Stephanie Roche hopes goal will be judged on its technical quality

Fifa Puskás Award nominee has received plenty of plaudits but so far little else


“I’d love people just to vote for the goal itself.”

Sweeping everything else aside; her gender, her nationality, her then-amateur status, all Stephanie Roche cares about is the long game – and the short game. Actually, all she cares about is the game.

That’s why she’s training hard and playing hard for her Division One Féminine team ASPTT Albi. That’s why she’s spending her free time washing her own kit, watching Netflix and trying to learn French.

That’s why she is relishing this time as she waits to find out whether the magnificent three-touch-and-in goal she scored for Peamount United against Wexford Youths in October 2013, will win the Puskás Award at Fifa’s live televised Ballon d’Or ceremony in Zurich on January 12th, 2015.

One might assume that Robin van Persie and James Rodriguez, who are going head-to-foot with Roche for the goal-of-the-year award, won’t be washing their own smalls.

A bit surreal

Roche was with a French television crew and some of her team-mates in the ASPTT clubhouse an hour north of Toulouse when she found out the news, the cameras making it all a bit surreal for the down-to-earth Republic of Ireland international.

Since then she hasn’t been off the telephone. Stephanie Roche is big news.

“It’s been good, so I’m not complaining,” she told The Irish Times. “A lot of people have been praising the goal. I went on Ian Wright’s radio show and he said it is the best goal he has ever seen.”

Wright is not alone. John Hartson, Laurent Blanc, Paul McGrath, Toni Duggan and Norman Whiteside have all praised her wonder strike. The list was endless . . . until PSG’s Brazilian centre-back David Luiz waded in and added yet another name.

“You made all the world happy with your marvellous goal and I am cheering for you because you deserve it a lot,” he gushed. That’s some team Roche is assembling.

Supporters aside, interviews aside and name checks on the BBC Sports Personality of the Year extravaganza aside, commercial spin-offs have been slower to arrive. Roche’s contract with her French club lasts until May.

“A couple of companies have given me free stuff, like Tan Organics, but that’s it,” said Roche.

For a moment, I think that Roche has said that someone has given her a car. She corrects me. No one has handed over the keys to a car. She still gets the train from Albi for the one-hour journey to Toulouse airport to fly back to Ireland to see her boyfriend and her family.

At least she will look good on her journey.

Brendan Higgins was Stephanie Roche’s first football coach when she joined the under-11s at Valeview Football Club in the Dublin District Schoolboys League (DDSL).

“We were starting to play 11-a-side football and I was managing a team of lads. Two of them, Ian Walsh and Johnny Kelly, told me that when they were playing on the street, there was ‘this girl who’s skinning us’.”

No prizes for guessing who that was.

“Steph was the only girl on the team,” said Higgins.

“She was the only girl who played in the DDSL. It’s a very tough league, so playing in that league was an impressive achievement.”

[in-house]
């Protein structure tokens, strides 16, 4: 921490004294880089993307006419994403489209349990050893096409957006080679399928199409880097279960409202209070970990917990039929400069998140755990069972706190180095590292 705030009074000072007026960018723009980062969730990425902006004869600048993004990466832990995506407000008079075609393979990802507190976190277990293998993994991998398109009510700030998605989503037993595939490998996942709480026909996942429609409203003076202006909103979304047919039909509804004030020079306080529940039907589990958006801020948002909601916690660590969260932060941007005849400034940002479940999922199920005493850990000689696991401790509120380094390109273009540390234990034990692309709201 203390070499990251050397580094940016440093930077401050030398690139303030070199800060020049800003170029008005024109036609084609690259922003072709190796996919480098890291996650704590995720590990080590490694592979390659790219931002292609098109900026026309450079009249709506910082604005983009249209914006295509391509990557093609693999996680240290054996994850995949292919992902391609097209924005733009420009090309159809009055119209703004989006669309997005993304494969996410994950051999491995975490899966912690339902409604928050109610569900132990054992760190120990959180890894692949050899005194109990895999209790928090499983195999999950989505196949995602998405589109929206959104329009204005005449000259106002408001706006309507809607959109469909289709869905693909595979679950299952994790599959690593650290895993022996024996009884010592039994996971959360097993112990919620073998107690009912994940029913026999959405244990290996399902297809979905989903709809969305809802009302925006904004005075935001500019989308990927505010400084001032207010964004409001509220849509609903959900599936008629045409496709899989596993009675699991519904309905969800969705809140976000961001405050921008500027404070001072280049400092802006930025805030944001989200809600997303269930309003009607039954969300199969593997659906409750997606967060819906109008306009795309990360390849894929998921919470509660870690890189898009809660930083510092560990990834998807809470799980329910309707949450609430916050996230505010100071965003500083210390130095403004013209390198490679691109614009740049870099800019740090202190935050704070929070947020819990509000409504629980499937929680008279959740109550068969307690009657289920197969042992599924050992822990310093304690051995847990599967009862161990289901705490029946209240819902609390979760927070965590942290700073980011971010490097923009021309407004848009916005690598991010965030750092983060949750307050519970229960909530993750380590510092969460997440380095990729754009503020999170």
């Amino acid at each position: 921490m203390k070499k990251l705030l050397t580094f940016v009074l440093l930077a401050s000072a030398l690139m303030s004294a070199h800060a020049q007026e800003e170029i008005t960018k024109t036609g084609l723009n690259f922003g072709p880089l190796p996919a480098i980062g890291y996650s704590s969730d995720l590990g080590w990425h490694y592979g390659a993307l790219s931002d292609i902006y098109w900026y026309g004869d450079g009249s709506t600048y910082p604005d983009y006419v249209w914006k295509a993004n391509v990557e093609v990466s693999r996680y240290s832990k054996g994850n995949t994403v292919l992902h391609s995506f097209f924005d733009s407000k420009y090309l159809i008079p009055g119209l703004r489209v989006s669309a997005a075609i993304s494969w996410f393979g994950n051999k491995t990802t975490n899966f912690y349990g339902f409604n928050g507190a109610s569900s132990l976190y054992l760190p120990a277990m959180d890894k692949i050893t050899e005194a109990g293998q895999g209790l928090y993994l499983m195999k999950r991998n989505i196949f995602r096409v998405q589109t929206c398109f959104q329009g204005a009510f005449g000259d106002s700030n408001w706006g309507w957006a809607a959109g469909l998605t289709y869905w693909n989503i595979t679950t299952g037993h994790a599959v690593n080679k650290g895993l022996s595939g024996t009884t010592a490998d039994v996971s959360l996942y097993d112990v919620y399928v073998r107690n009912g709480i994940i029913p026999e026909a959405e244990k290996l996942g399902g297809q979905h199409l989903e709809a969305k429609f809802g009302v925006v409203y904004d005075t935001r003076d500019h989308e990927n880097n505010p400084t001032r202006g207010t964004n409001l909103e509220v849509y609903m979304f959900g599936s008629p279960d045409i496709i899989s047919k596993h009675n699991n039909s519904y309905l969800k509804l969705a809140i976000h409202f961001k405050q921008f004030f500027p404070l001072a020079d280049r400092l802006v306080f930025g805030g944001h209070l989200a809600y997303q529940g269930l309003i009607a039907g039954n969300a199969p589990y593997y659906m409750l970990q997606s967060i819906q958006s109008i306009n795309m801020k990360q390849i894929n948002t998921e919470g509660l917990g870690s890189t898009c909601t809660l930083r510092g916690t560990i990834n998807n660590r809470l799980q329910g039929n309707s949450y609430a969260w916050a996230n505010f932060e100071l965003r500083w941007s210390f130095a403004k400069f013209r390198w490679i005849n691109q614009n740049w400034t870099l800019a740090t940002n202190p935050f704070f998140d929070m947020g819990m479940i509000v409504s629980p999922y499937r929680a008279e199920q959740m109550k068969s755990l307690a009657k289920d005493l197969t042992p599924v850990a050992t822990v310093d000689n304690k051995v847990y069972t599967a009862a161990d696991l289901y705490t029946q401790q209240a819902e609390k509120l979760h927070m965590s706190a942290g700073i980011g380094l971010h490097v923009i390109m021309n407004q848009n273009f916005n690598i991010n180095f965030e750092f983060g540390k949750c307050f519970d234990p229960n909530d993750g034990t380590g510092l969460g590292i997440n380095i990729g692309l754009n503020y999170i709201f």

Always mucked in

Roche always mucked in, on the field and with the fundraising, packing bags and washing cars to buy a new kit and help with the side’s trip to a tournament in Blackpool.

Higgins said the side was gutted when Roche had to leave at the age of 12, when league rules said that girls and boys couldn’t play together.

“She has a beautiful left foot. What I always expect is for people to do a job well and she did. She never missed a training session.”

Roche went on to play for Cabinteely girls, Stella Maris and several other teams before Peamount United. It looks like the rest is on the verge of becoming history.

Higgins, who used to play up front for Dalkey United with Paul McGrath, said Stephanie Roche always stood out. “Steph has got a touch of pace.”

Everybody in his team was treated equally, but “Steph was one of about four stand-out players,” he said.

So Stephanie Roche had more than paid her footballing dues before getting a seat at Fifa’s top table.

Higgins has no doubts about the outcome. “I think the goal itself will win it for Steph. I want that, of course, and I think it will win, but I don’t want it to be a sympathy vote because she’s a woman.

“Unfortunately I don’t think it will make a massive difference for women’s football. I get a bee in my bonnet about this,” Higgins said. “More money needs to go into the women’s game”.

“If she wins it will put more pressure on people. It’s only now that Katie Taylor has got sponsorship and a proper gym. And she’s on her fifth world title.”

For now, Stephanie Roche just hopes that people will vote.

“I hope they will look at the goal and think that it’s worth the vote. That the quality, that the technique justifies the vote.”

Higgins has no doubts.

“She was very equal to the boys. She had dedication. She had speed. She had an eye for goal (as everyone now knows). And she had a great left foot.”

The Irish Times/Irish Sports Council Sportswoman of the Year award will be announced on Friday, December 19th. Stephanie Roche is joint nominee for November with triathlete Aileen Reid.

You can vote for Stephanie Roche's goal here

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